Today at the break of dawn, Jan. 23, I made my daily trek to my newspaper tube at curbside. As I walked to the curbside I had a feeling that I wasn't alone, I felt I had 'company.' In my bathrobe I reached into the tube for my Guardian, looked down and there was Mr. Fox looking up at me. He was as close to me that I could have touched him had I wanted to.
I didn't panic, he showed no panic so I turned and walked back to my door. He walked by my side, looking up at me constantly until I arrived at my door. I looked behind as I entered the apartment building and there he sat on the step looking at me and, I suppose, looking for food. I was not frightened to have Mr. Fox accompany me to curbside.
I don't break the cardinal rule of not-to-feed-the wildlife that abounds in this part of Borden-Carleton. Coyotes, foxes, snowy owls, sea gulls and a whole lot of birds of all description scour the seashore area foraging for food. It’s difficult to watch them, hungry and cold maybe, not to toss out a treat.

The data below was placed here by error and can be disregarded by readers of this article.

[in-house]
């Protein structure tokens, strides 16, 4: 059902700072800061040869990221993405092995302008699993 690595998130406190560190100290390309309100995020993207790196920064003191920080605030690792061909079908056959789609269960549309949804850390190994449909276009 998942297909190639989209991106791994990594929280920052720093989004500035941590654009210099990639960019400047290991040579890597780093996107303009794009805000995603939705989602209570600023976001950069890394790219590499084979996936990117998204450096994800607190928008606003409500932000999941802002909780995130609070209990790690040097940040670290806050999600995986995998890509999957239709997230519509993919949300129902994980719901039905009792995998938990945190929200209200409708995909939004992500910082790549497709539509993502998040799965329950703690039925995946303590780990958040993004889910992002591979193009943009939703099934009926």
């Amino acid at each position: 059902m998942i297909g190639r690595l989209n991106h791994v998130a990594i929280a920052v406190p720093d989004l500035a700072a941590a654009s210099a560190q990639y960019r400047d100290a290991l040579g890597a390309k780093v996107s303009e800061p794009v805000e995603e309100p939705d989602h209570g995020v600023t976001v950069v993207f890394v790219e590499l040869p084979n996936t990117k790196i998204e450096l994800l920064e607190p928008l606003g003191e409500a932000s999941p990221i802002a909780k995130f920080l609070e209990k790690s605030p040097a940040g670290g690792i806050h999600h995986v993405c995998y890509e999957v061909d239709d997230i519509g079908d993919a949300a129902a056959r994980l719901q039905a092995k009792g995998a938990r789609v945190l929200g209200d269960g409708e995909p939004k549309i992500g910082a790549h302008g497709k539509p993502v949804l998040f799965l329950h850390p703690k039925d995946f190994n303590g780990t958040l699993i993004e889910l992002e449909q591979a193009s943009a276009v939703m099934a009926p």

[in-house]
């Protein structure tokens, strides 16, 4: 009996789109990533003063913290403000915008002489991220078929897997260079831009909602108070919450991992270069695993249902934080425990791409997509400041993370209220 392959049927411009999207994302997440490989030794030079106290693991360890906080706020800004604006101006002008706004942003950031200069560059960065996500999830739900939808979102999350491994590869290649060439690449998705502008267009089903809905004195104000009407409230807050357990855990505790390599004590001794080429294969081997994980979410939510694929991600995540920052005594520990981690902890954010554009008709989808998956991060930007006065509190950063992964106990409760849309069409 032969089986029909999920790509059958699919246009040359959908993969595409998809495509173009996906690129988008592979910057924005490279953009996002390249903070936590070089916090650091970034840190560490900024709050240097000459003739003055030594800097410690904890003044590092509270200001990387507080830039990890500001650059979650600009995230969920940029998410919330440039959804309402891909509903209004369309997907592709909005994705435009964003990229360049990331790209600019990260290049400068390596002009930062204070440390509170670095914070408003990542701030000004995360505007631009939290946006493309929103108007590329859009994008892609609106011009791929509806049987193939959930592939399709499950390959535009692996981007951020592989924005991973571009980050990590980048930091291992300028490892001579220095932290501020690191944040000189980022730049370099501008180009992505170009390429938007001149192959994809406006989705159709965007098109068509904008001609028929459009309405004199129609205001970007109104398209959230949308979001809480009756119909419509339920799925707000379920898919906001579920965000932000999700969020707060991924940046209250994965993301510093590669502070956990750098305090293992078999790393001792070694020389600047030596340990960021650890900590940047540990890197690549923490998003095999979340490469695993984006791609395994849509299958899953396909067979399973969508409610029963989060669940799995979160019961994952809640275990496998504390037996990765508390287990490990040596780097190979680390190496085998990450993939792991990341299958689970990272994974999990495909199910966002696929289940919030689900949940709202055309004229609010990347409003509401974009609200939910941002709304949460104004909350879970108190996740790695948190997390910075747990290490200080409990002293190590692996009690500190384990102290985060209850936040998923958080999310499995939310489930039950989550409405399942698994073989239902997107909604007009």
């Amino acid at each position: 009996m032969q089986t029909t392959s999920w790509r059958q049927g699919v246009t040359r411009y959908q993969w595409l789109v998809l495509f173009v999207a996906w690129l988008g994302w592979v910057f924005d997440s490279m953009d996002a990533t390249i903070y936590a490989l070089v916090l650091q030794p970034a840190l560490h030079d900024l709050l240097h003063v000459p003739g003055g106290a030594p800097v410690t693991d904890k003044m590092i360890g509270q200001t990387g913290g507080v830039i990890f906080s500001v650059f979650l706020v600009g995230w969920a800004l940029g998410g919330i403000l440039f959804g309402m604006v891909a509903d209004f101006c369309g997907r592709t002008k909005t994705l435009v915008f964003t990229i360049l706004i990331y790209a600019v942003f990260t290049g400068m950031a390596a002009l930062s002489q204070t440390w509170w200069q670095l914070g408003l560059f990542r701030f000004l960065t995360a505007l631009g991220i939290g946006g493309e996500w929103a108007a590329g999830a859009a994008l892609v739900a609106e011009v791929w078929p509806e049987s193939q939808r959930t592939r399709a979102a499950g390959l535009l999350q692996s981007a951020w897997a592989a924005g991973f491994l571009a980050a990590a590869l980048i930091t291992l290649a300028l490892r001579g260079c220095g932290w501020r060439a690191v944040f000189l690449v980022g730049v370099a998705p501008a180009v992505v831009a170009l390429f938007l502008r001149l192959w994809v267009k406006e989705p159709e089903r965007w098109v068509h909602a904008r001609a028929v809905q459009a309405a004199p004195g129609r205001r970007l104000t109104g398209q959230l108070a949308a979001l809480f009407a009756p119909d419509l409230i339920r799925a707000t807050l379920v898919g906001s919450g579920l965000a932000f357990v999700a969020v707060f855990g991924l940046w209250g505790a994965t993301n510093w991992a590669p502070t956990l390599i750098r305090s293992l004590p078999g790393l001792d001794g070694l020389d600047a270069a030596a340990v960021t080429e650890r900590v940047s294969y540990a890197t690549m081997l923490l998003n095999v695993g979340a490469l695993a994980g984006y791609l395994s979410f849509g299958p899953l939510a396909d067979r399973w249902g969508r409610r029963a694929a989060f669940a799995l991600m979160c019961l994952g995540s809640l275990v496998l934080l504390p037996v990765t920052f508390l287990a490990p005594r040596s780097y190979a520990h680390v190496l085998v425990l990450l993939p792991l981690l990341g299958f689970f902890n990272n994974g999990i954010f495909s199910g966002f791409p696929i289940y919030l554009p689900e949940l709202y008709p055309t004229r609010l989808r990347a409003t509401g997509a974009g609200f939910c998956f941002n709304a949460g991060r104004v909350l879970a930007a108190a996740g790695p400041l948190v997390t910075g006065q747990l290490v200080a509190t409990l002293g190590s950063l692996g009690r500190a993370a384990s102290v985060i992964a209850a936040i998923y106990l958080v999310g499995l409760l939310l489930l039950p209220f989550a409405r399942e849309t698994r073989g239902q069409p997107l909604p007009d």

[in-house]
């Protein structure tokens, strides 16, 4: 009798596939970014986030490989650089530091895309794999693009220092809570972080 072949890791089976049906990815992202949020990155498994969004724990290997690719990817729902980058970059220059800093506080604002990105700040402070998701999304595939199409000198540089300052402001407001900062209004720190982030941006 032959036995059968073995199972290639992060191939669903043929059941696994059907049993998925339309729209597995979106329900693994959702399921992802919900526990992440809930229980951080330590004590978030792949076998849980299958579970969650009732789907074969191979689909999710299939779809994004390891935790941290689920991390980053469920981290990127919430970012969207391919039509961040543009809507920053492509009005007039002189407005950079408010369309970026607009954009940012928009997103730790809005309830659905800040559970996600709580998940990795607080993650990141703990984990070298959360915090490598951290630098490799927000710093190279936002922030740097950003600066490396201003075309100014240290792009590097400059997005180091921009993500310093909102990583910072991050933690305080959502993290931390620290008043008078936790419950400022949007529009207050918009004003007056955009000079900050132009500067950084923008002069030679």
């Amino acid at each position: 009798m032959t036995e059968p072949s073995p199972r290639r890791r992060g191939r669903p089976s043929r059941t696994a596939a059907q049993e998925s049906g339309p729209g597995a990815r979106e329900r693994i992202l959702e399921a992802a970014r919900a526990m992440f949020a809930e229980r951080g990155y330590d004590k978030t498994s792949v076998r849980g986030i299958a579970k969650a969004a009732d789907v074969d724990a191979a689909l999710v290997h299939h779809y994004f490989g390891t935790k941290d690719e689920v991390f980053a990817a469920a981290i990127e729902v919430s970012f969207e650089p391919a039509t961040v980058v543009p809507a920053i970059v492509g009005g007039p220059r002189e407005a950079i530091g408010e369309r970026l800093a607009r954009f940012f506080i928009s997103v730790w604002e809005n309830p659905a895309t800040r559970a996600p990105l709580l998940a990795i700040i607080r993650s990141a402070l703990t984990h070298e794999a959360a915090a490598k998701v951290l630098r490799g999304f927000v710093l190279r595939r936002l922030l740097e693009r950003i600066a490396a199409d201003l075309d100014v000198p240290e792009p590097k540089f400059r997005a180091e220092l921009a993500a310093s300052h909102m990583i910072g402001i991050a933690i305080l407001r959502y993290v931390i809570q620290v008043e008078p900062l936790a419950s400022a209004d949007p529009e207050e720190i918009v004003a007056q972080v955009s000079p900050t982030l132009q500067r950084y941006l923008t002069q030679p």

Recently we had a problem that ended in a court session where all residents were told to not feed wildlife.
But, you know, this wildlife that visit all of us everyday appear to be sustaining themselves, what with winter et al.